Speaking at an event hosted by the news website Poder 360, Campos Neto said the design of the central bank's digital currency would encourage banks to tokenize their assets, with considerable efficiency gains.

"If the digital currency is actually a tokenized deposit, it inherits all the regulation that already applies to deposits," he said, adding that it should not disturb monetary policy or hurt banks' balance sheets.

Campos Neto said representatives of the International Monetary Fund (IMF) have approached the central bank and given feedback that this model seems the easiest to implement and other central banks should look into it.

"In the end, we were even flattered to have thought of a system that other central banks are now thinking of," he said.

The tokenization of deposits should also improve the banks' settlement, auditing and funding costs, said Campos Neto.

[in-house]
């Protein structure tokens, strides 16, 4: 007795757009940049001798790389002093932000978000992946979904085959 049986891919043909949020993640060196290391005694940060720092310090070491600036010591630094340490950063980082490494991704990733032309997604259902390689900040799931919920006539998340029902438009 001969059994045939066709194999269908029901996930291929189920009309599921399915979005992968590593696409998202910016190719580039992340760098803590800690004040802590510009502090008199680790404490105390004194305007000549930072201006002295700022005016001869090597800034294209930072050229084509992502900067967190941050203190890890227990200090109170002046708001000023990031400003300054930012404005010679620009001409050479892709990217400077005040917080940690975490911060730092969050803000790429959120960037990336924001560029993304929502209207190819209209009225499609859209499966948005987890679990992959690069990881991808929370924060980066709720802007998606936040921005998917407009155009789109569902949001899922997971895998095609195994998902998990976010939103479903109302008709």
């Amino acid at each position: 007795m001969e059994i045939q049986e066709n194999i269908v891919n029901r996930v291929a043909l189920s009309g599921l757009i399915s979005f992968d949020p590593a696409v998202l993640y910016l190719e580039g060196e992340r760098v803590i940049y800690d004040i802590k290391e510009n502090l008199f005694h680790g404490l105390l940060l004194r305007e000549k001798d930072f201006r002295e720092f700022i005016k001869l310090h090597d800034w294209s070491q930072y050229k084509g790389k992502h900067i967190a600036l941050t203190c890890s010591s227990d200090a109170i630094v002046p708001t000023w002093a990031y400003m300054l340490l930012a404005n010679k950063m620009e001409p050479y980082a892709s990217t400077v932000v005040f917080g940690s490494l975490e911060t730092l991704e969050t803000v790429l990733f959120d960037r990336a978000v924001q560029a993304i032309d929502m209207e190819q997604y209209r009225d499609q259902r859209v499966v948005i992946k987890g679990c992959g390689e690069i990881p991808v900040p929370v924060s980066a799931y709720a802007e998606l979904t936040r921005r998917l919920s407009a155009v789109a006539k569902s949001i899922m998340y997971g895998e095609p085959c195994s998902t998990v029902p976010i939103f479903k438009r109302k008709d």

The central bank chief also predicted a jump in use of the bank's popular instant payment system, Pix, once users can access cheaper credit through the system, without a fee known as the merchant discount rate (MDR).

Merchants pay the MDR fee to the companies that supply card machines, such as Cielo, Stone and Getnet.

Launched in November 2020, Pix is free for individuals, but the system lets banks and payment institutions freely define merchants' costs both for transfers and receiving funds.

The Pix system has grown immensely popular in Brazil, with use now surpassing transactions with credit and debit cards in the country.

(Reporting by Marcela Ayres; Editing by Andrew Heavens and David Evans)